President Joe Biden's transition to the Oval Office was accompanied by a slew of hopes for and promises made to the education sector, Title IX reform among them. After a turbulent year for education leaders, during which the U.S. Department of Education under former secretary Betsy DeVos overhauled Title IX, the civil rights law protecting against sex-based discrimination in education faces change — again.
In an April Dear Colleagues letter, Acting Assistant Secretary for Civil Rights Suzanne Goldberg announced the department would initiate a comprehensive review of Title IX regulations, with plans to propose new rules upon completion. Meanwhile, districts are expected to continue implementing the regulations issued under the Trump administration in August, though they could potentially be met with limited enforcement from the Office for Civil Rights.
In feedback from districts that was provided to an industry group and shared with K-12 Dive, several district leaders expressed a range of reactions, from uncertainty about implementation timelines to frustration over the regulations' complex and rigid processes.
"Never in my 30 years have I ever experienced a more requisite dramatic paradigm shift in administrative thought regarding decisions that were seemingly so secure (e.g. the qualifying components of what constituted behaviors to be addressed under Title IX)," one district leader wrote in comments shared with K-12 Dive.
Changes are 'a Frankenstein's monster of confusion' for districts
Districts, many of which are still catching up with the most recent Title IX changes under the Trump administration, remain overwhelmed and sometimes confused.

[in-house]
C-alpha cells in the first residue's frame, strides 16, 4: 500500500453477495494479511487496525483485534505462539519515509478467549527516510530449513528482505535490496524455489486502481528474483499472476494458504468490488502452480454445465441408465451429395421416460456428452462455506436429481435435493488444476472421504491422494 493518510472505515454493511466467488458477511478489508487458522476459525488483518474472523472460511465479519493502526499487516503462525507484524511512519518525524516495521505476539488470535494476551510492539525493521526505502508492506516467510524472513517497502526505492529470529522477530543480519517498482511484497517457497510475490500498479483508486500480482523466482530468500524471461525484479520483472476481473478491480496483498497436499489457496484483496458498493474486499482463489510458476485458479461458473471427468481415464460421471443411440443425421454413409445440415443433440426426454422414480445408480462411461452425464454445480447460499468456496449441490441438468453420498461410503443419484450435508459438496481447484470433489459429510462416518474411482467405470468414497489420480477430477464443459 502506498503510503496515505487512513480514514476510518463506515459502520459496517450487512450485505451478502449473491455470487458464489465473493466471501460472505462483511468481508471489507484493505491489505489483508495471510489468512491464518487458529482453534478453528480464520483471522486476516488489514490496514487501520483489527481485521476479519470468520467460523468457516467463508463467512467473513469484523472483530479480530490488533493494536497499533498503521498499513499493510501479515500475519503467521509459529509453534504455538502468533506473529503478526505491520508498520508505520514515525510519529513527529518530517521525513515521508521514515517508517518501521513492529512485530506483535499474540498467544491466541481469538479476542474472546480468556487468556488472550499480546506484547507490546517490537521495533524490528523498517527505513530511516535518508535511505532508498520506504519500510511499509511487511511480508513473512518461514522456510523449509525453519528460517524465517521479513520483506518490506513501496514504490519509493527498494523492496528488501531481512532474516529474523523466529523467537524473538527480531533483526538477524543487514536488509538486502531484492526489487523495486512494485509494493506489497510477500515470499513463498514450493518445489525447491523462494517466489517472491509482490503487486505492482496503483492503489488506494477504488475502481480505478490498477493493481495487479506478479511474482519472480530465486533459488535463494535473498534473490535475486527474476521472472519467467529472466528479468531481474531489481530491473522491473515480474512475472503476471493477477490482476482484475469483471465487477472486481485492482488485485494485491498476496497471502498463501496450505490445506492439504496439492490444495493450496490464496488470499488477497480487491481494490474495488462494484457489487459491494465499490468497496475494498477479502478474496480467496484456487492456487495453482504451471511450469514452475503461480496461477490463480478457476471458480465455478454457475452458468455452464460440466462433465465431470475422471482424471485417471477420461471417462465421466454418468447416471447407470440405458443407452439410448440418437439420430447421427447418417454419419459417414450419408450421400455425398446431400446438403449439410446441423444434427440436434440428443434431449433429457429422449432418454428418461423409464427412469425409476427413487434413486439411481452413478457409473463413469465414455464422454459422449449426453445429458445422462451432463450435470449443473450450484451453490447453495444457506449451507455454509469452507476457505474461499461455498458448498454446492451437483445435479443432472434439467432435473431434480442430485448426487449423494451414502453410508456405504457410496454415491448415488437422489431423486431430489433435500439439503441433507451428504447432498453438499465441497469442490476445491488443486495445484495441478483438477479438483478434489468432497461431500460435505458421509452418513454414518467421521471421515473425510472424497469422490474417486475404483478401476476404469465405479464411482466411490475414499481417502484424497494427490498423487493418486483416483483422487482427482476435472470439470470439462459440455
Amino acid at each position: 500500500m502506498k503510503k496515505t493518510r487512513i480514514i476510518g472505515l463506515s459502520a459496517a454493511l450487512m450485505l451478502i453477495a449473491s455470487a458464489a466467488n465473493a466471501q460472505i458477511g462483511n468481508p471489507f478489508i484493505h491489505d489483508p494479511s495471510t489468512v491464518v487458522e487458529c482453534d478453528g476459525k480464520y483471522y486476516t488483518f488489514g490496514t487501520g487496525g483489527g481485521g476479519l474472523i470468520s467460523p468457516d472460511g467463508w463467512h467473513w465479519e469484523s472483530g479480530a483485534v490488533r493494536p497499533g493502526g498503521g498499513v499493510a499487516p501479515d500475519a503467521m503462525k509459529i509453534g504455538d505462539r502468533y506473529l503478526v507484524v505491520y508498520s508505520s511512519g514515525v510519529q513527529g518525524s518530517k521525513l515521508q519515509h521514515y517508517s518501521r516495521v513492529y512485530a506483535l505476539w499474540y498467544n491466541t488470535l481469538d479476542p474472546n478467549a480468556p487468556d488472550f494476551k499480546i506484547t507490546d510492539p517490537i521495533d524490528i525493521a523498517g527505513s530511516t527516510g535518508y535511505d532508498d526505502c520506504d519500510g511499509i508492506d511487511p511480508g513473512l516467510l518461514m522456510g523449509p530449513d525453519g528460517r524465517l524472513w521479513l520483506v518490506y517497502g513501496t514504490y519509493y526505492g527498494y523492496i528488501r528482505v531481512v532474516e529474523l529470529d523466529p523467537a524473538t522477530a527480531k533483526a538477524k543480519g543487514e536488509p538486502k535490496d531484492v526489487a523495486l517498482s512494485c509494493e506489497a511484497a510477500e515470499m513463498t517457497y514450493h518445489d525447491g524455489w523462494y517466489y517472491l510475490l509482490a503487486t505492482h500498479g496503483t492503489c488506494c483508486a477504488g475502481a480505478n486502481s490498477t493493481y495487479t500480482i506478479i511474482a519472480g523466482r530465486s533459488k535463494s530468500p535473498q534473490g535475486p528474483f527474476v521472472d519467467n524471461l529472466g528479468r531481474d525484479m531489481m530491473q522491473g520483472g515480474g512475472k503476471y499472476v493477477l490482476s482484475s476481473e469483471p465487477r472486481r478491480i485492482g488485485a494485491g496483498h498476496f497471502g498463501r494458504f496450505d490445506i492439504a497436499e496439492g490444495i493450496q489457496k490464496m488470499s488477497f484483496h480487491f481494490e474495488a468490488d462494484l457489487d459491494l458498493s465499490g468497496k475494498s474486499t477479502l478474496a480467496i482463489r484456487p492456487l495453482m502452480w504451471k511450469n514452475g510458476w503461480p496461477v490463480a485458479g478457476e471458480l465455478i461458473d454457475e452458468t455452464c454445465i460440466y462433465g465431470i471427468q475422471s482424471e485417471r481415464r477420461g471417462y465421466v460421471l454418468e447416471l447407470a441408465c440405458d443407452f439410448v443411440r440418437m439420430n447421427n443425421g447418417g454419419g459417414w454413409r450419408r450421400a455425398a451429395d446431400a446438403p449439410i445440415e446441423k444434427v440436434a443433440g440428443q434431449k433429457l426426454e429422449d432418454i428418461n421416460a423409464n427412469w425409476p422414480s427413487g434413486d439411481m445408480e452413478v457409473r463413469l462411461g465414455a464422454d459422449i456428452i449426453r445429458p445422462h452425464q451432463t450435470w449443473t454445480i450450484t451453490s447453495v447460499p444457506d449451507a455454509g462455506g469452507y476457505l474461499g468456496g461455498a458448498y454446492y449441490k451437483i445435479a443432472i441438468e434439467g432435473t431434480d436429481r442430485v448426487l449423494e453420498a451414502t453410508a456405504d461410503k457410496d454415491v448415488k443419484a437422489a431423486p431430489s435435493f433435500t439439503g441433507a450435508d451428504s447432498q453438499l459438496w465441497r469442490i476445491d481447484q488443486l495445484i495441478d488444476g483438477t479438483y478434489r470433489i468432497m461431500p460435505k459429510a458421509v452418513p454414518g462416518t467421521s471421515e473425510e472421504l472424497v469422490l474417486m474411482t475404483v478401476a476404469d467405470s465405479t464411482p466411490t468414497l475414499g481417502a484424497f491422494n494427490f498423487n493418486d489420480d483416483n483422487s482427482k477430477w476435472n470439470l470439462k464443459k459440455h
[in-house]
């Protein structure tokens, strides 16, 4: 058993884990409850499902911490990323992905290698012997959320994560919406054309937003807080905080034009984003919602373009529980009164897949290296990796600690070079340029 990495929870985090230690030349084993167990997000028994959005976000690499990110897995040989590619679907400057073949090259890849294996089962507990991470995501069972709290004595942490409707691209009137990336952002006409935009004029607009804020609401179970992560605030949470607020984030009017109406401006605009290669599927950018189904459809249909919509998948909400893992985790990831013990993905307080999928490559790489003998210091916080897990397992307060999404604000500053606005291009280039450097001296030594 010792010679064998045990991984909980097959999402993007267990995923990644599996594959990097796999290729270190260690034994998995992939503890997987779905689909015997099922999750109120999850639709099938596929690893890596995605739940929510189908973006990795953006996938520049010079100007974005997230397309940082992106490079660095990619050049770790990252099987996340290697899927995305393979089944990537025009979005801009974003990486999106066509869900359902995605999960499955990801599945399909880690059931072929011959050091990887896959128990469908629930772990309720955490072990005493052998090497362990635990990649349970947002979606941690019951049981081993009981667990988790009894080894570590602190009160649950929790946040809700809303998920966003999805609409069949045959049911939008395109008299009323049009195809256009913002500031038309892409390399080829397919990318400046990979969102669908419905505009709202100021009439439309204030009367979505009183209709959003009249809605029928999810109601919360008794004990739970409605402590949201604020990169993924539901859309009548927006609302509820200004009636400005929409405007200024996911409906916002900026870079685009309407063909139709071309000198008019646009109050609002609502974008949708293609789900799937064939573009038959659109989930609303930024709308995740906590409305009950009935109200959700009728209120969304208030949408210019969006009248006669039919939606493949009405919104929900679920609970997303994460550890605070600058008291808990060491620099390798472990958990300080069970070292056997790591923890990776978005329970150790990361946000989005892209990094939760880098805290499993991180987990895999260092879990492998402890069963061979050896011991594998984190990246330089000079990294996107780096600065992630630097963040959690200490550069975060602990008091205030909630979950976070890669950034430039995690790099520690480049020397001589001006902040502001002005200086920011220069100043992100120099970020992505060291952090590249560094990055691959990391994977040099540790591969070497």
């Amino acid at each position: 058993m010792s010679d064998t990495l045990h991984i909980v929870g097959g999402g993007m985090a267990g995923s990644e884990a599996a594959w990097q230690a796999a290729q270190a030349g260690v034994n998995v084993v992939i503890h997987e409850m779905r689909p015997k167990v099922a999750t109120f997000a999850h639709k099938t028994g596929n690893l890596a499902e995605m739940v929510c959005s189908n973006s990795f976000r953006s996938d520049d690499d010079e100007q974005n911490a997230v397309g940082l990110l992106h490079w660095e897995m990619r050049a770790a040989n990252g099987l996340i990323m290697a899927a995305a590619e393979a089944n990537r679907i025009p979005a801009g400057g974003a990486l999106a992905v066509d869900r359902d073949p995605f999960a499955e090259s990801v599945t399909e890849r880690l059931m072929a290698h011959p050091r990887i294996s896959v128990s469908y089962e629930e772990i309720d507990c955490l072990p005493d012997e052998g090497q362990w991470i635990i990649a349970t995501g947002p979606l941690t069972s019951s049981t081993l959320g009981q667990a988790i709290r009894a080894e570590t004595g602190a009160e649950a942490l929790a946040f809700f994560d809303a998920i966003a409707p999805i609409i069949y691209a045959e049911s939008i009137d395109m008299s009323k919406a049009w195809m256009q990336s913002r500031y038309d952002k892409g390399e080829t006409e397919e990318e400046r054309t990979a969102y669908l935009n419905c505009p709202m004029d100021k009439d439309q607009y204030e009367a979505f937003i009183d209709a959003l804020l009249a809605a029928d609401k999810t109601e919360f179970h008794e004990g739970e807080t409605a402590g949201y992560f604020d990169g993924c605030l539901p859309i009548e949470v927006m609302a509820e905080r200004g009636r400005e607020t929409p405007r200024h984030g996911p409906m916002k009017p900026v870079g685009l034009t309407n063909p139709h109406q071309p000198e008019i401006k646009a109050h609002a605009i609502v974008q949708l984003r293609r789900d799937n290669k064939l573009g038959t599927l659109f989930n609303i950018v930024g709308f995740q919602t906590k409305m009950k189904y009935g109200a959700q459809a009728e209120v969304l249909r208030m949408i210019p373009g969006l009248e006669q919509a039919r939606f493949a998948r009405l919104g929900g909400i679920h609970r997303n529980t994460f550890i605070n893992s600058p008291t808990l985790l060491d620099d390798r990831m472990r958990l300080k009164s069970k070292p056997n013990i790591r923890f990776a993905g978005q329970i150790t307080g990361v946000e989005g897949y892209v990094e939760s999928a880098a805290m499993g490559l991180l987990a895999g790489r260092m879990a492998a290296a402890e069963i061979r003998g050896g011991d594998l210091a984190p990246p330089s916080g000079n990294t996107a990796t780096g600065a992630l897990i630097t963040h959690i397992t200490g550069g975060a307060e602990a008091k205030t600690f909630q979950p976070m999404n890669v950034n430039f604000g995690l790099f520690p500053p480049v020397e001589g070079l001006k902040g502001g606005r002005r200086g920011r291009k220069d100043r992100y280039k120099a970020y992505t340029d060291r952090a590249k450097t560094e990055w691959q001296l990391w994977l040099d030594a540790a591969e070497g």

"With the new regulations in play, all surety was ripped away, reassembled as a Frankenstein's monster of confusion and disjointed parts, and then reintroduced under the guise of better guidance," the same district leader said of last year's changes. "It simply wasn't."
Other feedback included concern about parents' and students' unawareness about the changing regulations and difficulty accessing their protections; a shortage of staff dedicated to Title IX issues and the limited understanding of broader school staff; and the timing of the regulations and whether the Biden administration will enforce them, a source who had direct knowledge of the comments said.
How districts have implemented the new regulations can look different across the country depending on a variety of factors like time, resources and mode of learning during the COVID-19 pandemic, said Sasha Pudelski, assistant director of policy and advocacy for AASA, The School Superintendents Association.
"I was talking to some districts who said, 'Our Title IX staff right now are doing contact tracing,'" Pudelski said. "I mean, yeah, they're the point-of-contact for Title IX issues, but they have more critical jobs of keeping the school open that they're focused on right now."
Those who were able to get around to making changes immediately last summer made administrative fixes at first, like revisiting sexual harassment, misconduct and discrimination policies to ensure definitions align with the new regulations. Others were able to fit in training.
Yet some are just getting started, said Kim Pacelli, a Title IX expert who conducts trainings for the Association of Title IX Administrators.